Common stomach bug tied to higher risk for Alzheimer’s

MONTREAL, Quebec — A common bacterial infection that gives two-thirds of the world stomach troubles may also be increasing the risk of developing Alzheimer’s disease. Researchers in Canada have discovered that this bacteria, Helicobacter pylori (H. pylori), raises the odds of Alzheimer’s onset by over 10 percent among older adults.

Typically, H. pylori causes bacterial infections within people, leading to indigestion, gastritis, and ulcers. The team at McGill University notes it can even contribute to the development of stomach cancer. Their new research examined possible links between this prevalent stomach bug and its impact on the brain.

Researchers analyzed health data from more than four million people in the United Kingdom over the age of 50 between 1988 and 2019. Those displaying the symptoms of an H. pylori infection had an 11-percent higher risk of developing Alzheimer’s — the most common form of dementia worldwide.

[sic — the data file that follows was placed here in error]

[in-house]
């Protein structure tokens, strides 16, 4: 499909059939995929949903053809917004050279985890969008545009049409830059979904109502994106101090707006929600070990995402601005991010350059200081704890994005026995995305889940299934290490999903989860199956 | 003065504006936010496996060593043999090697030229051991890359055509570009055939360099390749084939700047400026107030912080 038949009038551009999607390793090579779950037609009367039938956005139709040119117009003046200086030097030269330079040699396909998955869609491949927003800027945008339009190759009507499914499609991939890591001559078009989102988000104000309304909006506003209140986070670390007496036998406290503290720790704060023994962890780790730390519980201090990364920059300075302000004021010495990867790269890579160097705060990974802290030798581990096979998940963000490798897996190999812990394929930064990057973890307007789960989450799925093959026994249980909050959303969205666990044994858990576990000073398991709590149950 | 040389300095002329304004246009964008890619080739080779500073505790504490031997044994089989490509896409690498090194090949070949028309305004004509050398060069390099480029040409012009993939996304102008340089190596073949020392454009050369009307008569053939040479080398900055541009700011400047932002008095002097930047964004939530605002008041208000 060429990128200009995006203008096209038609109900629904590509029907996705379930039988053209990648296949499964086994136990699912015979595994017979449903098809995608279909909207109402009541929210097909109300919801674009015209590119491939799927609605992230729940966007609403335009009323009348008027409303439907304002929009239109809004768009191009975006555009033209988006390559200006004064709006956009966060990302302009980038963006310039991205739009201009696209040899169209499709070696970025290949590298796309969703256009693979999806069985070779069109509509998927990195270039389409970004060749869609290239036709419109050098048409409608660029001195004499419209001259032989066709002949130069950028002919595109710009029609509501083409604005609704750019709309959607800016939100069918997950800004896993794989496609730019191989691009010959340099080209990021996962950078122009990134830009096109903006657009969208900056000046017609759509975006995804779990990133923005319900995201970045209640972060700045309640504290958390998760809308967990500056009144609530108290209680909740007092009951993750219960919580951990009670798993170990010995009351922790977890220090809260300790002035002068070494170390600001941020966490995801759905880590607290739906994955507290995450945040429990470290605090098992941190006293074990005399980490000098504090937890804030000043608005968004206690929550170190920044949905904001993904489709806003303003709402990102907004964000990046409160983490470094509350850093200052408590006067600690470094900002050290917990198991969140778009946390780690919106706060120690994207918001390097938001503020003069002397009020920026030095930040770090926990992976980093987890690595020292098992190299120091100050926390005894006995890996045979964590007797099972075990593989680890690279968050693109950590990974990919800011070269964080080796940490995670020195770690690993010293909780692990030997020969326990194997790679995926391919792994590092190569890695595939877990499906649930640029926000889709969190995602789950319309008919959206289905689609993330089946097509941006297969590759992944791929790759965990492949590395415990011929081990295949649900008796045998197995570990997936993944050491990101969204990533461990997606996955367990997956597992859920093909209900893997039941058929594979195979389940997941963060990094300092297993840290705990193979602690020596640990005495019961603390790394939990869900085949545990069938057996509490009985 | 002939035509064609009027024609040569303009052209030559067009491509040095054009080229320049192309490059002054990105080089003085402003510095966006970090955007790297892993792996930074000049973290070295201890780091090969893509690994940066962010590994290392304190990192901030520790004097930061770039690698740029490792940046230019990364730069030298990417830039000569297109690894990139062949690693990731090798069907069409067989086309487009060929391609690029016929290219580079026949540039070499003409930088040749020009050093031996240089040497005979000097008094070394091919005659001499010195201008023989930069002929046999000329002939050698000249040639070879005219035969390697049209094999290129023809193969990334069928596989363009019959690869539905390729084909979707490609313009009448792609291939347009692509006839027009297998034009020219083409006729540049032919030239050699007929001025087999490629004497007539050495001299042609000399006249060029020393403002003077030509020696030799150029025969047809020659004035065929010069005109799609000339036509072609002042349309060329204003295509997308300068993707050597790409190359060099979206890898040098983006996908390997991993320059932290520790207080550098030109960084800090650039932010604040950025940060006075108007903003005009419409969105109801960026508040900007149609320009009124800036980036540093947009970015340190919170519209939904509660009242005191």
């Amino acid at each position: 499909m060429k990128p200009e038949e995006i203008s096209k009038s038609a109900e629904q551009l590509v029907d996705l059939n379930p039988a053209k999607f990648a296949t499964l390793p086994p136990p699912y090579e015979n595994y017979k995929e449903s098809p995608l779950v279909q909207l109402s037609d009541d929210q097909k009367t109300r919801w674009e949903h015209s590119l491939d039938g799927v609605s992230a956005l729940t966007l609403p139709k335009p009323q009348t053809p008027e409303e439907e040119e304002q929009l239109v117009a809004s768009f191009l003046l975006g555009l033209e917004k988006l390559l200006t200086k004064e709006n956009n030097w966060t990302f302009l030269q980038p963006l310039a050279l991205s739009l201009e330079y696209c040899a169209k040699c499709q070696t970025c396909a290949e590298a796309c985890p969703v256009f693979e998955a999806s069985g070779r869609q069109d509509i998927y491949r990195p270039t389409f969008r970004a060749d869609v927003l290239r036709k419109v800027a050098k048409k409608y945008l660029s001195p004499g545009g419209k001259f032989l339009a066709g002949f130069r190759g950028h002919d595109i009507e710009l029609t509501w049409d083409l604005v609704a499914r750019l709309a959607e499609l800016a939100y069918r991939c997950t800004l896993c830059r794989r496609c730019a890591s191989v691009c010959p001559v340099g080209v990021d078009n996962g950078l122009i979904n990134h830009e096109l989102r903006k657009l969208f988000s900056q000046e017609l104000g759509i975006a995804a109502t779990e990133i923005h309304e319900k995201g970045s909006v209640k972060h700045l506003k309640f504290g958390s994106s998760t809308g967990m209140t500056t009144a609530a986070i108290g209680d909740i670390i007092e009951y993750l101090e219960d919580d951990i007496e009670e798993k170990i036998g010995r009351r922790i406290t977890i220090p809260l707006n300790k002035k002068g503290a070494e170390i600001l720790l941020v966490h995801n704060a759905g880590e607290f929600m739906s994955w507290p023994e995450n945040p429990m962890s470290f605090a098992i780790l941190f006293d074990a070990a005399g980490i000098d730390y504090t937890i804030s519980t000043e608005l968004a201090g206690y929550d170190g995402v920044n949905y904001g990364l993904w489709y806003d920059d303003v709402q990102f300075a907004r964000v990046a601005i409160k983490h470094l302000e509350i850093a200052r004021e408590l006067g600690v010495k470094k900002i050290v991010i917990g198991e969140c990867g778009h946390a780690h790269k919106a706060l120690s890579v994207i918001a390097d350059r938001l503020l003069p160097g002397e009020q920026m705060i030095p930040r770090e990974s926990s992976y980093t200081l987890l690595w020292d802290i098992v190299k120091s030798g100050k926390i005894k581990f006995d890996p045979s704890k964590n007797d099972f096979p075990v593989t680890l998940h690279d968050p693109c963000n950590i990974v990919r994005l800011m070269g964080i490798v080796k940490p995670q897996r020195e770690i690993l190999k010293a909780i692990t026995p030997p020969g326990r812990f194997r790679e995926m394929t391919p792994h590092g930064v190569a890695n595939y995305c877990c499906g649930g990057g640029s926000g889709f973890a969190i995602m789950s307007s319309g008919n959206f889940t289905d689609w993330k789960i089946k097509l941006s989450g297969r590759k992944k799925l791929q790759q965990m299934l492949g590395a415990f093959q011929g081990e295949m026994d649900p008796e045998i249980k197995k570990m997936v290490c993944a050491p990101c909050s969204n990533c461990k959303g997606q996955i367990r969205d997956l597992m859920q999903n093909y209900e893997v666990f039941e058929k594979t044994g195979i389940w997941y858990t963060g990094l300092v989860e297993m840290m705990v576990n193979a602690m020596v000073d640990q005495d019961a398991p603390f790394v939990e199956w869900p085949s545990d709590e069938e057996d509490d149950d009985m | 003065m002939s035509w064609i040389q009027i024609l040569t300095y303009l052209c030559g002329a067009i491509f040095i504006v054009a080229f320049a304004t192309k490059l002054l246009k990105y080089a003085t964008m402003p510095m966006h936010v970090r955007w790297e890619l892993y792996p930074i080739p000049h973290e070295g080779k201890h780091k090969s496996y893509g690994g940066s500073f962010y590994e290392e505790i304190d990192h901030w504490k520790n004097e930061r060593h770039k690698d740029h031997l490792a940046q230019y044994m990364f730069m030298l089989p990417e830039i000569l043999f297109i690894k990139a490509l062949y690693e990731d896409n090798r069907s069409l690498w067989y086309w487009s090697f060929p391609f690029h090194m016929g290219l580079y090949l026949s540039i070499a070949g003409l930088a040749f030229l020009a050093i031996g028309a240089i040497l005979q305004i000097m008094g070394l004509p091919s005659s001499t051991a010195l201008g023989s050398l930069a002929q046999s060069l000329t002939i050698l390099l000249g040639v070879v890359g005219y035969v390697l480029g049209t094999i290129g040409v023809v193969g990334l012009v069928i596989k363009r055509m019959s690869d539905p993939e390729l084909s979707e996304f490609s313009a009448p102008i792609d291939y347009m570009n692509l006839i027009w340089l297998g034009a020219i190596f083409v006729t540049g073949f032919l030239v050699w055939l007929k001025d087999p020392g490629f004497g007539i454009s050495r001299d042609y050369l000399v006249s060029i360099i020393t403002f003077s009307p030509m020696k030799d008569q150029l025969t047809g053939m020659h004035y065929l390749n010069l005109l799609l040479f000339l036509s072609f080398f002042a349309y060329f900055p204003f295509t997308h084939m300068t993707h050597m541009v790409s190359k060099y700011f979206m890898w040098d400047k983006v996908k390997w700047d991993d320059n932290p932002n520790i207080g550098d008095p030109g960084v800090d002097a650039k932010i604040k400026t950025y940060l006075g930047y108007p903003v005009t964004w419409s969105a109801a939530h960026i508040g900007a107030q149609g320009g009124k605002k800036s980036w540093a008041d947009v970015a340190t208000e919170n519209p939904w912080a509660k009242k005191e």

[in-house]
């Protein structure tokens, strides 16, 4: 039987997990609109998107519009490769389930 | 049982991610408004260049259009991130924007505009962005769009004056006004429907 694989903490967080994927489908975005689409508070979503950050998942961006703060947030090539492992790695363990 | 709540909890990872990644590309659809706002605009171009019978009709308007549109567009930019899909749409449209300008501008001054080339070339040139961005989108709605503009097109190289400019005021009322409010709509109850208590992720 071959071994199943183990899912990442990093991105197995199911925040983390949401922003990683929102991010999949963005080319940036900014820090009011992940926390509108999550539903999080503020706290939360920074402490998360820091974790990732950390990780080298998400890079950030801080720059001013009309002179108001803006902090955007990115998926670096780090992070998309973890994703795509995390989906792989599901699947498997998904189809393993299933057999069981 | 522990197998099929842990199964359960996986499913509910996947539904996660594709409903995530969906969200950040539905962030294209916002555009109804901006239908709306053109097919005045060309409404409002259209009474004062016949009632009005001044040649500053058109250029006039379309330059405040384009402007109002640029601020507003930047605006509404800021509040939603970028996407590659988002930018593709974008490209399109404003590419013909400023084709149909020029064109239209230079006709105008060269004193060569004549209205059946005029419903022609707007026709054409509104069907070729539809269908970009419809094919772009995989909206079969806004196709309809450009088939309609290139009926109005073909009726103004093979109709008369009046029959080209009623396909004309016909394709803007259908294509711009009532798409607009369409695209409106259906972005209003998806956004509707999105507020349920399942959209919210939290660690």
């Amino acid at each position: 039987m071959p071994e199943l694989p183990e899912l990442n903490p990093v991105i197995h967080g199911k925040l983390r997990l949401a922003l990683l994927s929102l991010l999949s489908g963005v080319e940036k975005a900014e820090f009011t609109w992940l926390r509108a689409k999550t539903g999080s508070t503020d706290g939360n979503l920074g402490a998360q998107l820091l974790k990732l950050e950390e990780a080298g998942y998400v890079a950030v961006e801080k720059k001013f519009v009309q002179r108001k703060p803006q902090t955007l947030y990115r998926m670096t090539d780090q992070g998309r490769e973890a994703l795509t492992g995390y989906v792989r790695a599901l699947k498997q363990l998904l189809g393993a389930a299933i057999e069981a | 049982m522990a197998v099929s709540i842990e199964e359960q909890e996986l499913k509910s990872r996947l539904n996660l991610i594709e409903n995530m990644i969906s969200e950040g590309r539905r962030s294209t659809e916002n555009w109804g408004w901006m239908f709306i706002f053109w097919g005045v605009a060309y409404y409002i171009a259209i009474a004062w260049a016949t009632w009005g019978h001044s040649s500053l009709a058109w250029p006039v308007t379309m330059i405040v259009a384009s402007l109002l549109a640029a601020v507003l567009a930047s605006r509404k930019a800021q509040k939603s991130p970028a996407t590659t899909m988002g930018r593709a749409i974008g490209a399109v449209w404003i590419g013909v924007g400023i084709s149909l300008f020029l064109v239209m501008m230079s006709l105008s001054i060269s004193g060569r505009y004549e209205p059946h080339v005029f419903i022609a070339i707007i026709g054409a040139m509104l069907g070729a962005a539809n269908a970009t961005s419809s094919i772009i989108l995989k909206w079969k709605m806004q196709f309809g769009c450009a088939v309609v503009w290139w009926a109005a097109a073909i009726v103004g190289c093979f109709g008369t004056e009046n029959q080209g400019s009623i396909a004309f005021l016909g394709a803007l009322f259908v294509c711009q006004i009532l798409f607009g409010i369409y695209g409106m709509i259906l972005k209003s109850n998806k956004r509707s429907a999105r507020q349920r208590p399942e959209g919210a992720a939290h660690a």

Man with stomach or gastrointestinal pain
Man with stomach pain (© Syda Productions –

The study authors are hopeful that their discovery will turn out to be a positive — leading to new ways of preventing Alzheimer’s. Although new treatments have recently been approved for use, there is no definitive cure for the disease. The new study finds that next step may start in the gut, not the brain.

“Given the global aging population, dementia numbers are expected to triple in the next 40 years. However, there remains a lack of effective treatment options for this disease,” says Dr. Paul Brassard, the study’s senior author and a Professor in McGill’s Department of Medicine, in a university release.

“We hope the findings from this investigation will provide insight on the potential role of H. pylori in dementia in order to inform the development of prevention strategies, such as individualized eradication programs, to reduce infections at the population level,” adds Dr. Brassard, a public health and preventive medicine physician at the McGill University Health Center.

The findings are published in Alzheimer’s & Dementia: The Journal of the Alzheimer’s Association.

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About the Author

Chris Melore

Chris Melore has been a writer, researcher, editor, and producer in the New York-area since 2006. He won a local Emmy award for his work in sports television in 2011.

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